The first of five early stage clinical trials to test the safety and ability of an investigational Zika vaccine candidate called the Zika Purified Inactivated Virus (ZPIV) vaccine to generate an immune system response has begun at the Walter Reed Army Institute of Research (WRAIR) Clinical Trial Center in Silver Spring, Maryland.
Scientists with WRAIR, part of the U.S. Department of Defense (DoD), developed the vaccine. The National Institute of Allergy and Infectious Diseases (NIAID), part of the National Institutes of Health (NIH), is co-funding the Phase 1 clinical trial with WRAIR, serving as the regulatory sponsor and providing other support.
The experimental ZPIV vaccine is based on the same technology WRAIR used in 2009 to successfully develop a vaccine for another flavivirus called Japanese encephalitis. The ZPIV vaccine contains whole Zika virus particles that have been inactivated, meaning that the virus cannot replicate and cause disease in humans. However, the protein shell of the inactivated virus remains intact so it can be recognized by the immune system and evoke an immune response. NIAID partially supported the preclinical development of the ZPIV vaccine candidate, including safety testing and non-human primate studies that found that the vaccine induced antibodies that neutralized the virus and protected the animals from disease when they were challenged with Zika virus. WRAIR, NIAID and the Biomedical Advanced Research and Development Authority (BARDA) part of the HHS Office of the Assistant Secretary for Preparedness and Response (ASPR) have established a joint Research Collaboration Agreement to support the development of this vaccine.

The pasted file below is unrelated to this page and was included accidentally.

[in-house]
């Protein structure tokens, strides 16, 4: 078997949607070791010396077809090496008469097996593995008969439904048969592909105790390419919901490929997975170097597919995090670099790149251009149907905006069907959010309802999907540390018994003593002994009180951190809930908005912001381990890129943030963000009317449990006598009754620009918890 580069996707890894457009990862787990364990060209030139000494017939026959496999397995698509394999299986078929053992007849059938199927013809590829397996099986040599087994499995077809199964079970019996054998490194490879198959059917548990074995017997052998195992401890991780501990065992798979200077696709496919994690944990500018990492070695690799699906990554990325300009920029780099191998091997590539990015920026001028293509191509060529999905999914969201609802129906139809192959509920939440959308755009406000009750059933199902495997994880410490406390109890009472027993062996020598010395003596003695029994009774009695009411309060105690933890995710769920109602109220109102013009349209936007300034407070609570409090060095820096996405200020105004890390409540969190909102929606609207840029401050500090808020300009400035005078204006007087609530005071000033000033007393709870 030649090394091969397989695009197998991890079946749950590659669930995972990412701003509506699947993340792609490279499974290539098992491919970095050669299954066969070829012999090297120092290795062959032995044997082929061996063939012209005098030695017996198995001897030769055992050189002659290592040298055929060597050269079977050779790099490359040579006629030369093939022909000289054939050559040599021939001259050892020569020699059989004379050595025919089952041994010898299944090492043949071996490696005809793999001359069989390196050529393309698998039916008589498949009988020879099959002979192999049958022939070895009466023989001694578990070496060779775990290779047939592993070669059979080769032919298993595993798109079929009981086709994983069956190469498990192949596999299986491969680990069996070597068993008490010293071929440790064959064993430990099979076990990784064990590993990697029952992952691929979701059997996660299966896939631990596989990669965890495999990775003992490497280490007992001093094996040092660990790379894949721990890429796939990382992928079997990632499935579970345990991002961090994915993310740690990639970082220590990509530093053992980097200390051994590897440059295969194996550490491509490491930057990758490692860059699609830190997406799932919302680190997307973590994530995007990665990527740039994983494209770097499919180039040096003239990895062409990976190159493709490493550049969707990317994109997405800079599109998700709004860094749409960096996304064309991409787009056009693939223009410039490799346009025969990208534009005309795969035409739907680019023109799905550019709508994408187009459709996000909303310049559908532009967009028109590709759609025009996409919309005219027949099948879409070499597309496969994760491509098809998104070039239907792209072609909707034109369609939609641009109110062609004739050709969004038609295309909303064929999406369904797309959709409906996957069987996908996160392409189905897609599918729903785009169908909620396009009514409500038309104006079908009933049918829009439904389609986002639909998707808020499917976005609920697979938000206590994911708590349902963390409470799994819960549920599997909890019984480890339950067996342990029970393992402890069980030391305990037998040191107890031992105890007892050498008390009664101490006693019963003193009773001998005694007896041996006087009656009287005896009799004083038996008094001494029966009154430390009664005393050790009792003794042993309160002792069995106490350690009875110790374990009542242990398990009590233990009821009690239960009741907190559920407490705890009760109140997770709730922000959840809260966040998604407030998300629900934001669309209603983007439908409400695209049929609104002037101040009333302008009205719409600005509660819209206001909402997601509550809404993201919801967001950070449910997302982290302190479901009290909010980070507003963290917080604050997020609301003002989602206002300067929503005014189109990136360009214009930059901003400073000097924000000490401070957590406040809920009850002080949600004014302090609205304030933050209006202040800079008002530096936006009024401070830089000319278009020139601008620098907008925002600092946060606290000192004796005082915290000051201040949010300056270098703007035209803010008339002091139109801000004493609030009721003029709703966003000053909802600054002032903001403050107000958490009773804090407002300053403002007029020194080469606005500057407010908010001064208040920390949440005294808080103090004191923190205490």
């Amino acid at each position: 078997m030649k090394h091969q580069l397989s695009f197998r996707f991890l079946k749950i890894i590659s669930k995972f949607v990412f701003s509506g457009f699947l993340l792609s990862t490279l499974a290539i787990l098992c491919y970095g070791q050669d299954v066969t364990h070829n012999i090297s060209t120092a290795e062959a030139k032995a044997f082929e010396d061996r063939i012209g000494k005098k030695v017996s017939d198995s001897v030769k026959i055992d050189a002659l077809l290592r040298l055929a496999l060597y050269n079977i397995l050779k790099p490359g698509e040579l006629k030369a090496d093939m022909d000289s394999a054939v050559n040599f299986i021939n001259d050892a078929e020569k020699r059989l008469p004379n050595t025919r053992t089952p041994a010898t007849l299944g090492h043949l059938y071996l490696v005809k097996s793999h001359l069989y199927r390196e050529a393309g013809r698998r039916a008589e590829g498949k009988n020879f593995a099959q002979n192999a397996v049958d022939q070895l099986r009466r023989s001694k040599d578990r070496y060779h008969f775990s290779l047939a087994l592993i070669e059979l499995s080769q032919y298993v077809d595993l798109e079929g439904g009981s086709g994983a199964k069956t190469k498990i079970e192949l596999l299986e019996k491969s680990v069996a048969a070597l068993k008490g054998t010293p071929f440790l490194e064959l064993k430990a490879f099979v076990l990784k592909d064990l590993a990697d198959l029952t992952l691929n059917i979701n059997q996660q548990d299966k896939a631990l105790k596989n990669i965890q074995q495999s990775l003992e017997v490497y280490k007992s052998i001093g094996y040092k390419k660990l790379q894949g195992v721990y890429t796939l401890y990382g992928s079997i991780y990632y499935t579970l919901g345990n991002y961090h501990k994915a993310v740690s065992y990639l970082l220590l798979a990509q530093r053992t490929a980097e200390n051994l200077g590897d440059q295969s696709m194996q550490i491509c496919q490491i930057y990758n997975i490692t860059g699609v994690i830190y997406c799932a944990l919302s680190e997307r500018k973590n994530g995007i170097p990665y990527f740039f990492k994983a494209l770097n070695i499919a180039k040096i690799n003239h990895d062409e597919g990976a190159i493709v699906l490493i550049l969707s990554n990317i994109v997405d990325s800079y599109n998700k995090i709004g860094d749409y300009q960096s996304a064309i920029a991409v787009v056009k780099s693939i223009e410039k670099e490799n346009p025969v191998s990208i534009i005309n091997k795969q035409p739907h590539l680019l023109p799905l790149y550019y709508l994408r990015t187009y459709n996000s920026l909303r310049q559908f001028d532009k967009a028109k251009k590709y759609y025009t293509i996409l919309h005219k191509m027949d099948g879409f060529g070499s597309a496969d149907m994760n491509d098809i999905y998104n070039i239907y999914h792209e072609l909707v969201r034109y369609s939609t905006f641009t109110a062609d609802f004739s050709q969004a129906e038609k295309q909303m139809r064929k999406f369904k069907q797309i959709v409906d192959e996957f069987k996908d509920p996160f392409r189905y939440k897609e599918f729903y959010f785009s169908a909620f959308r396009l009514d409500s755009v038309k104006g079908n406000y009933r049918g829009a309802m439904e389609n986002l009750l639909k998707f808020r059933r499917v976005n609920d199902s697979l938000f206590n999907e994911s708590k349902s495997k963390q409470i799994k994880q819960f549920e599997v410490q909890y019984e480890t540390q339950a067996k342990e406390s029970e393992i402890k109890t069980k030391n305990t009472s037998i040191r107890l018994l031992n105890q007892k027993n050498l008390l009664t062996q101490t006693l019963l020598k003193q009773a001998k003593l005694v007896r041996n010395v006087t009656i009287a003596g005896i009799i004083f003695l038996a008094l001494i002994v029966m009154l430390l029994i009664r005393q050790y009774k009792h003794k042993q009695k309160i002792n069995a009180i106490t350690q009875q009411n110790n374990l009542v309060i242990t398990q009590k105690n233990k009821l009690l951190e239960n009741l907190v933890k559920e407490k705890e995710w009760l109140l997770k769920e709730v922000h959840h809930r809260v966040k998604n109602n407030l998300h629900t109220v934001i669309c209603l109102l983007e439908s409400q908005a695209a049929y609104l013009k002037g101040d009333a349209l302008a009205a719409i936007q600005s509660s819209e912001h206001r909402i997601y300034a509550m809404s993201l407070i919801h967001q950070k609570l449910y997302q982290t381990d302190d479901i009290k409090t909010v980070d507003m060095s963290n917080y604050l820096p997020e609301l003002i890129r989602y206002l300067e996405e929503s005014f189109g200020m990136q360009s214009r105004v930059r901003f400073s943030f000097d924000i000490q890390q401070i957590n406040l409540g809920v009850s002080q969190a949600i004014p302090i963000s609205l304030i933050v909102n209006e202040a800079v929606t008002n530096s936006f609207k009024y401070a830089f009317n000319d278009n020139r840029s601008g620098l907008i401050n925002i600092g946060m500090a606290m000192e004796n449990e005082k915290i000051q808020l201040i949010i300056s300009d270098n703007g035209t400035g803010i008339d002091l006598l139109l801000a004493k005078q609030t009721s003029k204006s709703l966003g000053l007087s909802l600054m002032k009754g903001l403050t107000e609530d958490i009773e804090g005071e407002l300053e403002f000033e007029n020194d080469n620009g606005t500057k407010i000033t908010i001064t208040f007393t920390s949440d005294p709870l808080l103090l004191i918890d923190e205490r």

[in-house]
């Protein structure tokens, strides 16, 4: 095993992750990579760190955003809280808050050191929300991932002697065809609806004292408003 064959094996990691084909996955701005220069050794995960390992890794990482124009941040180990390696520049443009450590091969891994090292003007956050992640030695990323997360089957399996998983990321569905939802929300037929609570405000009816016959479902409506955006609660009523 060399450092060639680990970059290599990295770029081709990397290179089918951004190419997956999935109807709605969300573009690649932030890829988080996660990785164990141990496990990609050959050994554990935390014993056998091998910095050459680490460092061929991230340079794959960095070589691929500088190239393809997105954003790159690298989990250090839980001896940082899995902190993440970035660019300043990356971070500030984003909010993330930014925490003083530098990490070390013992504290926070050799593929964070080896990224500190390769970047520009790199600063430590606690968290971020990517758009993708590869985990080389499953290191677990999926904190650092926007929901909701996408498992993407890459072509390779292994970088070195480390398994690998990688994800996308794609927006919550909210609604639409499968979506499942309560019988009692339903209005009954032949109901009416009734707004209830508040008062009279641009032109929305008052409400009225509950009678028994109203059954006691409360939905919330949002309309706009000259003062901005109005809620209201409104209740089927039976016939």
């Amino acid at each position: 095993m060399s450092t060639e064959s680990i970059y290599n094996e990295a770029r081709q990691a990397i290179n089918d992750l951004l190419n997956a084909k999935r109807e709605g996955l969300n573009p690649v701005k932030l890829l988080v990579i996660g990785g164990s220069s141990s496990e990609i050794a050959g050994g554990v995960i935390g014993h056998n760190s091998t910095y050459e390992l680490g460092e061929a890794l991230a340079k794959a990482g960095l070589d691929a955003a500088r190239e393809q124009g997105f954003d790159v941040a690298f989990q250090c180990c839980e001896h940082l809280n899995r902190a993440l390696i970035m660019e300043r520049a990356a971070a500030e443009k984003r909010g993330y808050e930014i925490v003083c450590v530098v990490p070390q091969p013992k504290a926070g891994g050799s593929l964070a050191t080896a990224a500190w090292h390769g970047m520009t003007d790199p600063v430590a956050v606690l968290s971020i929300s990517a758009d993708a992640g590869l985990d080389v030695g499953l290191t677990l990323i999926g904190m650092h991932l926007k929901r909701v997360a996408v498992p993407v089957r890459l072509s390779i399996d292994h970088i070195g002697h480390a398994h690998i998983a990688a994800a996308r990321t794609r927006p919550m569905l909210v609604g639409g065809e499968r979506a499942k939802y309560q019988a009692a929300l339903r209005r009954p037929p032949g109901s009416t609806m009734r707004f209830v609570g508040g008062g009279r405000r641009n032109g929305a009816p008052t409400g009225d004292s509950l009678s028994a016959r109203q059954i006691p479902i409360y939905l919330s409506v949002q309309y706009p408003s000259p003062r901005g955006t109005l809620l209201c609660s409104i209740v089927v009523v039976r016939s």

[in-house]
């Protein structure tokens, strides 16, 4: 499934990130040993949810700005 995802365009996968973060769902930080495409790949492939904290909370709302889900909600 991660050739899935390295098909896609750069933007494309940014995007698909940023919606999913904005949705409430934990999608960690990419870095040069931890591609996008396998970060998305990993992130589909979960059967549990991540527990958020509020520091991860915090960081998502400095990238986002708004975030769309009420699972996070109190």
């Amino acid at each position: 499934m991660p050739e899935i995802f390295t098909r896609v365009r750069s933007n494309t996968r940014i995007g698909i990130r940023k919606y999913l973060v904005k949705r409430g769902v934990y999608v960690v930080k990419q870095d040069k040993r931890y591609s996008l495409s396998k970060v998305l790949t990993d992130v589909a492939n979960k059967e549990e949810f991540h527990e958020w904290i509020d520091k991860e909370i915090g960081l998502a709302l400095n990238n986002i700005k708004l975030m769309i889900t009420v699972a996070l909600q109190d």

“We urgently need a safe and effective vaccine to protect people from Zika virus infection as the virus continues to spread and cause serious public health consequences, particularly for pregnant women and their babies,” said NIAID Director Anthony S. Fauci, M.D. “We are pleased to be part of the collaborative effort to advance this promising candidate vaccine into clinical trials.”